Inexplicably, the federation's choice appears to be University of Portland coach Clive Charles, whose under-20 teams finished no better than third at the Nordic Cup in three tries. Charles was also an assistant during the U.S. men's spectacular failure at the 1998 World Cup. Hiring this Gene Mauch of American soccer would only cement the federation's rep as an old-boy network. "Lauren would give the team the best chance of winning at the Olympics," says DiCicco, "and the one-two punch of [winning] the World Cup and the Olympics could launch the sport to the next level—a pro league."
As DiCicco and the American women well know, the federation quashed the last serious attempt to form a women's pro league, in 1997, but its support will be crucial if such a league is to get off the ground in 2001. Here's hoping U.S. Soccer doesn't kick away an opportunity to advance U.S. women's soccer.
LEON SMITH'S NEXT STEP
A Toy Gun and a Second Chance
This can't be how Leon Smith pictured NBA fame. The Mavericks' $1.45 million rookie reportedly said as much while he rammed Vanessa Pondexter's Saturn with his Chevy Blazer last month, shouting, "F—- the NBA! F—- the Mavericks! F—- the union! F—- the hospital! F—- the $15 million! Things were a whole lot better before all this s—-."
Smith, a 19-year-old raised in Chicago group homes, has squeezed a feature-length film into the six months since he graduated from Martin Luther King High. He skipped college to enter the NBA draft; got picked 29th in the first round, by the Spurs; was traded to Dallas the same day; stormed out of the first day of the Mavericks' rookie camp; had several shouting matches with assistant coach Donn Nelson during summer league games; and got barred from Dallas's practices after refusing assignment to a European or developmental league. And that's just the prologue.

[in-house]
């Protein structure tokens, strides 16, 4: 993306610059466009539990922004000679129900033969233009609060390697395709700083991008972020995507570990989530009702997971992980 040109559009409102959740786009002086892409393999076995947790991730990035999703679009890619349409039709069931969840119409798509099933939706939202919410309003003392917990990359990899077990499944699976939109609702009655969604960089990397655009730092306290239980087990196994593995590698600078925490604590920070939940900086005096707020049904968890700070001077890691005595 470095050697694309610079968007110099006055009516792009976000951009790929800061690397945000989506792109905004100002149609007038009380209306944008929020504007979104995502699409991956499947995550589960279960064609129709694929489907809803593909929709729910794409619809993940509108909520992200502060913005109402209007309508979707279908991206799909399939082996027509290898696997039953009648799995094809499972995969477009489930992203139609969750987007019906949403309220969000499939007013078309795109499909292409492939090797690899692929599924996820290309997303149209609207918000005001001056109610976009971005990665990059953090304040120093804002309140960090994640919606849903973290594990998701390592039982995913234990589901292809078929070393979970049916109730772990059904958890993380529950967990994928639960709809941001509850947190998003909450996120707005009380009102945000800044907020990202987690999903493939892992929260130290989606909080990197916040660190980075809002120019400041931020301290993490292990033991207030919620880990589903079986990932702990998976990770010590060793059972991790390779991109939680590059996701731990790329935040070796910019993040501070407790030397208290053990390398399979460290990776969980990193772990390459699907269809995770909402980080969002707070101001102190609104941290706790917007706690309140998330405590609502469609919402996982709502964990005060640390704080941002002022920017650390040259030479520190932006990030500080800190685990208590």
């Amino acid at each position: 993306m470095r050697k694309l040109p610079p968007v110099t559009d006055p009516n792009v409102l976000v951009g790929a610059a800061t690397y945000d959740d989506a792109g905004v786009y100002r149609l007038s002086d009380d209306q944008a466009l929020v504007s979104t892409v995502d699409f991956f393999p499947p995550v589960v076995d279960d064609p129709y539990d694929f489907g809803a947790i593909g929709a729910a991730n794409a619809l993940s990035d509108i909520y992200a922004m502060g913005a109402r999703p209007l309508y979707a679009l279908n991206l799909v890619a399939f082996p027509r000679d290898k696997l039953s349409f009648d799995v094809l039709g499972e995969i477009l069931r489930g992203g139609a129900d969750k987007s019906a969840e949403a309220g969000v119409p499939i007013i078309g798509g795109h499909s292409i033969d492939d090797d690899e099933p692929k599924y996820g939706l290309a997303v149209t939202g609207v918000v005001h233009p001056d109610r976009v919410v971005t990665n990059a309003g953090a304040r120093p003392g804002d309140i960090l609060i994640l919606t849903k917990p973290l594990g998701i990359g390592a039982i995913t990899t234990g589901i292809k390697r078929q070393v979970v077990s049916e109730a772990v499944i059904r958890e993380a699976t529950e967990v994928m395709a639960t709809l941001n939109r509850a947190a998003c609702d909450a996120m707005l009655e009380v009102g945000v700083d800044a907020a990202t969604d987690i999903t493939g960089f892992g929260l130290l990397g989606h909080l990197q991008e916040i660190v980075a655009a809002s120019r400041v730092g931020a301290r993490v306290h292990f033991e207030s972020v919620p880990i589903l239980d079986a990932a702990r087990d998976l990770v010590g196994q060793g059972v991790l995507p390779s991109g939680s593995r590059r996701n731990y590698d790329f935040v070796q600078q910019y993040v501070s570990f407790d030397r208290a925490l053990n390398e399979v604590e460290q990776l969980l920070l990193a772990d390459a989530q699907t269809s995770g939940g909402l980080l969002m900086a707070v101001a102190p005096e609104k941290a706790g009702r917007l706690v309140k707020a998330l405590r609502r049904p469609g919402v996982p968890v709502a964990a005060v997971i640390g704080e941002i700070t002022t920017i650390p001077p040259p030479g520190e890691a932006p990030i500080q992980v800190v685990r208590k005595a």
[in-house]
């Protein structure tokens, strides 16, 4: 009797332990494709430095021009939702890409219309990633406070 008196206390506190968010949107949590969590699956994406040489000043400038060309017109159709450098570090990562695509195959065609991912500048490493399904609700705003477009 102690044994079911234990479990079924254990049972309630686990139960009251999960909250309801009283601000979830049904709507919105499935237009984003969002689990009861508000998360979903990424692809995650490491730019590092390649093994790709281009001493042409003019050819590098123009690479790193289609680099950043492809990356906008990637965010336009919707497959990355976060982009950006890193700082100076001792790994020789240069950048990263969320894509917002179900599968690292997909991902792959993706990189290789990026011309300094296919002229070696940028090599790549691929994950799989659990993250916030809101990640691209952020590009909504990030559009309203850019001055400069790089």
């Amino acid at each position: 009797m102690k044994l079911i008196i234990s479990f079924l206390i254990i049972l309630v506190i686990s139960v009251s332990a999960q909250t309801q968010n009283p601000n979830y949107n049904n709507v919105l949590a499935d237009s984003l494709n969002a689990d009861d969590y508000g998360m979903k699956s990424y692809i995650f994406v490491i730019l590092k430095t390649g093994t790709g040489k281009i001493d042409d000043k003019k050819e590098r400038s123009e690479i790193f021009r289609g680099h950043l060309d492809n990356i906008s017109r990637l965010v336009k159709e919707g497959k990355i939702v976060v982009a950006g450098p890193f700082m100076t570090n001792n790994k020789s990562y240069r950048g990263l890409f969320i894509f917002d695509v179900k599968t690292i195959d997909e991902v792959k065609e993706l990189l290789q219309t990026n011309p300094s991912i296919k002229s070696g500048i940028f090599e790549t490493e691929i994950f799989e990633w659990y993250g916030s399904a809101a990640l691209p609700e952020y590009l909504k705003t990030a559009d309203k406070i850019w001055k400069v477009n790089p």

On Nov. 14 Smith, who was then on the Mavs' injured list, slathered his face with green war paint, penned two suicide notes and downed 250 aspirin tablets. After a brief hospital stay he was put in the care of the player assistance program in Atlanta run jointly by the NBA and its players' association. But the program is voluntary, and Smith bolted. He was back in Dallas by the end of the month. On Dec. 1 he turned up outside Chicago's Marshall High, where he allegedly threatened Cappie Pondexter—Vanessa's daughter and his former girlfriend—with a revolver. Following a night in jail, Chicago police say, he trashed Vanessa's car, violating an order of protection she had obtained the day before that barred Smith from having any contact with her or her daughter.
As with the best Hollywood dramas, however, there's more to Smith's story man meets the eye. According to police reports, the gun he allegedly waved at Cap-pie was a toy, and sources say the 1999 Saturn he allegedly smashed into was bought with money from his NBA contract Smith has since shown a desire to get help by checking into a Dallas psychiatric hospital. One thing though—he skipped a Chicago court date to do it, becoming one of the few people to jump bail to seek psychiatric help.
Now it appears there might be a happy ending for Smith. Players' association head Billy Hunter and Landon Cox, Smith's coach at King, have arranged for him to live with former Michael Jordan bodyguard Fred Sheppard after his release from the hospital this week. Smith will also start working out with former NBA players, including Moses Malone—who left Petersburg (Va.) High for the ABA when he was 19—and Purvis Short. "Leon knows he has done some very immature things and mat he must pay for them," says Cox. "Fred will be my eyes and ears as we try to help Leon."
BASEBALL HALL OF FAME
Tony Perez already has the numbers. On Tuesday the Big Red Machine's power hitter will find out if he has time on his side, too. "People have been calling me, telling me it may be my year," says Perez, a seven-time All-Star who hit 379 homers and drove in 1,652 runs in his 23 seasons. "I hope it happens."